Politics

Ayala Land aims to raise P60B via bond offering, bank loans

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AYALA LAND, Inc. (ALI) is targeting to raise P60 billion this year through a bond offering and bank loans, its finance chief said, citing plans aimed at lowering the property developer’s financing costs.

“It’s gonna be a very busy year for us,” said Augusto Cesar D. Bengzon, the company’s chief finance officer, in an interview last week. “Approximately the number [that we will] raise is P60 billion.”

“P22 billion is incremental financing, P18 to P22 billion for maturities, which we will refinance, and there’s another P20 billion that is a little bit opportunistic, but we think we’re going to do it,” he said, citing a “term out” of short-term debt and a call on an outstanding bond.

“It looks like the terms that we could get will allow us to achieve lower costs,” he added.

Mr. Bengzon explained that the company plans to raise the funds through a P22-billion bond offering and through sourcing the balance from banks.

“So roughly P22 billion is going to be through a bond offering. We are already in talks with seven joint lead underwriters,” Mr. Bengzon said.

“The pricing and listing [will be] sometime in maybe mid-April to mid-May,” he added.

According to Mr. Bengzon, the P22 billion will be split between two tenors: five years and 10 years.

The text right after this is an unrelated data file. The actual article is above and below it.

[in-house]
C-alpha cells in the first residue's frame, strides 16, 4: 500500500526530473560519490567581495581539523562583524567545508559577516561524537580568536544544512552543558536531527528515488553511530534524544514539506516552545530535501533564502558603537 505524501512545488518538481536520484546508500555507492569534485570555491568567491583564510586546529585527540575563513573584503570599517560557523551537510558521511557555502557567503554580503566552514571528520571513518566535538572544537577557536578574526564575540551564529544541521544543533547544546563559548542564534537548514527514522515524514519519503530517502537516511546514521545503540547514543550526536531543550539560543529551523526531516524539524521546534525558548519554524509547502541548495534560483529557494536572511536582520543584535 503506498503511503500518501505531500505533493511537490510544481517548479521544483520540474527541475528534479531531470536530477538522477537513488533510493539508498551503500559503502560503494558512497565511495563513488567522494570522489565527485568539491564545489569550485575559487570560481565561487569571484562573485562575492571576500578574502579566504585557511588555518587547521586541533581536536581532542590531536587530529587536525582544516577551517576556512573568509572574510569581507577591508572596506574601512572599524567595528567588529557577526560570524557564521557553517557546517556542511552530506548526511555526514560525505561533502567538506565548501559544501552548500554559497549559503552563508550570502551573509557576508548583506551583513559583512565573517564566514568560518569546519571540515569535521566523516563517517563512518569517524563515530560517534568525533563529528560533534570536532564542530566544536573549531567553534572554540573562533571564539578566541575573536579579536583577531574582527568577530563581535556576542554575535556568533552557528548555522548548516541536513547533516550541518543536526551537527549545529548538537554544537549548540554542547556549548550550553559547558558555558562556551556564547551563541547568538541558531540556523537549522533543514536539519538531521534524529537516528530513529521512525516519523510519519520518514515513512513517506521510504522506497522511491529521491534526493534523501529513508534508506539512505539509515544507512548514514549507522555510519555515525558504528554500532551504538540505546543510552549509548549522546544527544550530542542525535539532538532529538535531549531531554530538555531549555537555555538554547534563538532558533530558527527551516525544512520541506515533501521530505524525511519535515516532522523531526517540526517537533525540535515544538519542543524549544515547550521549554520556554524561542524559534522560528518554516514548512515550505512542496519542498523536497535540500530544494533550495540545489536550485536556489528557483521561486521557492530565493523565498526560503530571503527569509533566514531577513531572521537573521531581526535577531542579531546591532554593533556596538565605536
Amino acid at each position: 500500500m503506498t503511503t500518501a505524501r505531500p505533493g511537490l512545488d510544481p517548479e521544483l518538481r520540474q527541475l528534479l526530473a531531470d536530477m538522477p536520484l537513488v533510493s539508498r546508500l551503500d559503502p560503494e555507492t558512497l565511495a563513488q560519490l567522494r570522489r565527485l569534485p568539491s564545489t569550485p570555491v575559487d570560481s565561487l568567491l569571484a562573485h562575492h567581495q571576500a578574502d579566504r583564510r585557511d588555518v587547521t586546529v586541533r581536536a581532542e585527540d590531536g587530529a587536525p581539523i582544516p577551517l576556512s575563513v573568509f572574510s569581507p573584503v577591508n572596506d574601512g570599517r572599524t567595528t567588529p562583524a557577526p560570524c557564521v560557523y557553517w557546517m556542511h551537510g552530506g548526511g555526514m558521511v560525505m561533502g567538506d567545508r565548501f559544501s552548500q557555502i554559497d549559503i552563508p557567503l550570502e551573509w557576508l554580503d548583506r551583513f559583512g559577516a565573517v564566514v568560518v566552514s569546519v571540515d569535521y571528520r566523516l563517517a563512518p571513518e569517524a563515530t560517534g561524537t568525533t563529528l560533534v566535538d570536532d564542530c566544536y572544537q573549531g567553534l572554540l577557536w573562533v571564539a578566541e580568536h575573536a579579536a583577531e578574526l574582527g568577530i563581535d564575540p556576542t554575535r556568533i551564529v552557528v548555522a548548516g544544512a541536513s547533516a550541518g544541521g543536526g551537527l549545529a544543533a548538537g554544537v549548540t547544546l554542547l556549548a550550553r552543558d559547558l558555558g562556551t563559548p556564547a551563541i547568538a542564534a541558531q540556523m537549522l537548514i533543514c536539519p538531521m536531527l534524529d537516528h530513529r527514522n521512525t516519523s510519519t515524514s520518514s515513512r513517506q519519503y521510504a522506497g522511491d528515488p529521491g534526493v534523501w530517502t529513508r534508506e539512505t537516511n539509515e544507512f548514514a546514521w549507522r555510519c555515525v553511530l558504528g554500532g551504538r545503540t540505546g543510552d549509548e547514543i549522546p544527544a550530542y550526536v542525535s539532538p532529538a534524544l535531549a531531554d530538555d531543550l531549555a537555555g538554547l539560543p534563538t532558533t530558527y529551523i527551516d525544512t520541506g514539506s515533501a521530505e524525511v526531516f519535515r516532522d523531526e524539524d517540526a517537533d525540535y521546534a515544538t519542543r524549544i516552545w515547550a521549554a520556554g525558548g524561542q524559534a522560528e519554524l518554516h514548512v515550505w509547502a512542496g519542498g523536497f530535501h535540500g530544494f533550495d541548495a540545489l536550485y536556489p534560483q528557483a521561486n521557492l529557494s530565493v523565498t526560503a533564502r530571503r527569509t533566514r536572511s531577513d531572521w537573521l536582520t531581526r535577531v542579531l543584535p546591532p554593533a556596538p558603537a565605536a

“How much goes to the five years and how much will go to the 10 years is something that we’re still discussing with our joint lead underwriters, [and will depend] on the appetite of the market,” he said.

The company is looking at coupon rates of anywhere from 6.2% to 6.9% for the five-year and 10-year bonds.

“For the balance of roughly P40 billion, we are already in talks with our creditor banks or relationship banks,” said Mr. Bengzon.

“For the balance of bilateral [loans], in our current discussions, we expect those to be priced fairly tightly,” he said.

ALI will be closing a 10-year facility for P5 billion, which could carry a 10-year fixed rate, while the balance of bilateral loans is expected to carry tenors between seven and 10 years.

“There’s quite a nice window for us to take on long-term fixed-rate debt. And we are following a rule of spreading out our maturities so that there’s no single year where we have an excessively large amount that we need to be financed,” Mr. Bengzon said.

According to Mr. Bengzon, the company is looking at spreading P25 billion to P30 billion maturities each year. — Justine Irish D. Tabile